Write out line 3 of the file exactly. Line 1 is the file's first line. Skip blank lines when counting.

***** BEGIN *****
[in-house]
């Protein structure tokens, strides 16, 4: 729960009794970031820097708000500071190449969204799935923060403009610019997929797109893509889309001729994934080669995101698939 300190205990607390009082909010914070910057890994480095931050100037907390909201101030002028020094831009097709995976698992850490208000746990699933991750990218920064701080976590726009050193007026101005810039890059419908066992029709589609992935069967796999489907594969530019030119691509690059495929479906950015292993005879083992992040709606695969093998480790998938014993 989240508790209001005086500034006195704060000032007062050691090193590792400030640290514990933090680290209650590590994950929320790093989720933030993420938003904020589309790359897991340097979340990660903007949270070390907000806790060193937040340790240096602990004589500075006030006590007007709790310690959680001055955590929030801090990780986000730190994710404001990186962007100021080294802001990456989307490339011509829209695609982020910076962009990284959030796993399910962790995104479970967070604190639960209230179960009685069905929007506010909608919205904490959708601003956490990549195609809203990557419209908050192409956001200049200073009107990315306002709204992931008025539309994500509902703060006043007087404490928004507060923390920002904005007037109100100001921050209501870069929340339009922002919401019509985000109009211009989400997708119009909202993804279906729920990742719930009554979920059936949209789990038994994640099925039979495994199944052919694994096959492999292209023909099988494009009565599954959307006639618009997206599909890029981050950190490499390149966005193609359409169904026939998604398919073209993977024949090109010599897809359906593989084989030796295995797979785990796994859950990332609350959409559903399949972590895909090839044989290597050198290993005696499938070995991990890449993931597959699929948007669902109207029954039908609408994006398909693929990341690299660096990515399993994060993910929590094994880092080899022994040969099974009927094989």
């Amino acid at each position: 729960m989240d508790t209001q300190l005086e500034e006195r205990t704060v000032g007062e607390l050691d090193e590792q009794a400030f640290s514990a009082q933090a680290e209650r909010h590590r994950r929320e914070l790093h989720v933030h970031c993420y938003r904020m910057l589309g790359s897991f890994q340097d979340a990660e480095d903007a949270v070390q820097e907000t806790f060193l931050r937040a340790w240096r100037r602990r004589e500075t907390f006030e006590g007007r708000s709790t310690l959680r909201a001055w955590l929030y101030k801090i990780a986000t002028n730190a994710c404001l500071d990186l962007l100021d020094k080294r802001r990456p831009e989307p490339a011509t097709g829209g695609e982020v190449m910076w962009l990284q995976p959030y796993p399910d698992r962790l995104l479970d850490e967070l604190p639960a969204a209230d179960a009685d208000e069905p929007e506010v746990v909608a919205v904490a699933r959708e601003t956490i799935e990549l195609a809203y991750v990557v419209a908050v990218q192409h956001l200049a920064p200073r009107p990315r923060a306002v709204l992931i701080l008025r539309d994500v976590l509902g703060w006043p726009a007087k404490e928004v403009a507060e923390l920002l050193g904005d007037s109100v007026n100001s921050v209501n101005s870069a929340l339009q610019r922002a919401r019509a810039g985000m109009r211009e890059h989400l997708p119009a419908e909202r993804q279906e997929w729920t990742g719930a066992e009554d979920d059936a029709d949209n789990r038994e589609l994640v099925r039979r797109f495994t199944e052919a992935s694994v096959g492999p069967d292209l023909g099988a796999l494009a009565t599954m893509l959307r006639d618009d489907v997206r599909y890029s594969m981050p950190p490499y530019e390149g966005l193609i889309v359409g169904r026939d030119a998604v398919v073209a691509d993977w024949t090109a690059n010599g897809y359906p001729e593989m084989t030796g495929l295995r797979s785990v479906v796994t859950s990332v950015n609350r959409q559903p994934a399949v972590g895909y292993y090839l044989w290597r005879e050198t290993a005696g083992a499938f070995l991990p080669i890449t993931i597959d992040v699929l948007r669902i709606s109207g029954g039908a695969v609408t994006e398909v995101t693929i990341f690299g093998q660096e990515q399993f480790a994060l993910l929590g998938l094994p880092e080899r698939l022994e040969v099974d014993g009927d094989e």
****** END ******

């Amino acid at each position: 729960m989240d508790t209001q300190l005086e500034e006195r205990t704060v000032g007062e607390l050691d090193e590792q009794a400030f640290s514990a009082q933090a680290e209650r909010h590590r994950r929320e914070l790093h989720v933030h970031c993420y938003r904020m910057l589309g790359s897991f890994q340097d979340a990660e480095d903007a949270v070390q820097e907000t806790f060193l931050r937040a340790w240096r100037r602990r004589e500075t907390f006030e006590g007007r708000s709790t310690l959680r909201a001055w955590l929030y101030k801090i990780a986000t002028n730190a994710c404001l500071d990186l962007l100021d020094k080294r802001r990456p831009e989307p490339a011509t097709g829209g695609e982020v190449m910076w962009l990284q995976p959030y796993p399910d698992r962790l995104l479970d850490e967070l604190p639960a969204a209230d179960a009685d208000e069905p929007e506010v746990v909608a919205v904490a699933r959708e601003t956490i799935e990549l195609a809203y991750v990557v419209a908050v990218q192409h956001l200049a920064p200073r009107p990315r923060a306002v709204l992931i701080l008025r539309d994500v976590l509902g703060w006043p726009a007087k404490e928004v403009a507060e923390l920002l050193g904005d007037s109100v007026n100001s921050v209501n101005s870069a929340l339009q610019r922002a919401r019509a810039g985000m109009r211009e890059h989400l997708p119009a419908e909202r993804q279906e997929w729920t990742g719930a066992e009554d979920d059936a029709d949209n789990r038994e589609l994640v099925r039979r797109f495994t199944e052919a992935s694994v096959g492999p069967d292209l023909g099988a796999l494009a009565t599954m893509l959307r006639d618009d489907v997206r599909y890029s594969m981050p950190p490499y530019e390149g966005l193609i889309v359409g169904r026939d030119a998604v398919v073209a691509d993977w024949t090109a690059n010599g897809y359906p001729e593989m084989t030796g495929l295995r797979s785990v479906v796994t859950s990332v950015n609350r959409q559903p994934a399949v972590g895909y292993y090839l044989w290597r005879e050198t290993a005696g083992a499938f070995l991990p080669i890449t993931i597959d992040v699929l948007r669902i709606s109207g029954g039908a695969v609408t994006e398909v995101t693929i990341f690299g093998q660096e990515q399993f480790a994060l993910l929590g998938l094994p880092e080899r698939l022994e040969v099974d014993g009927d094989e």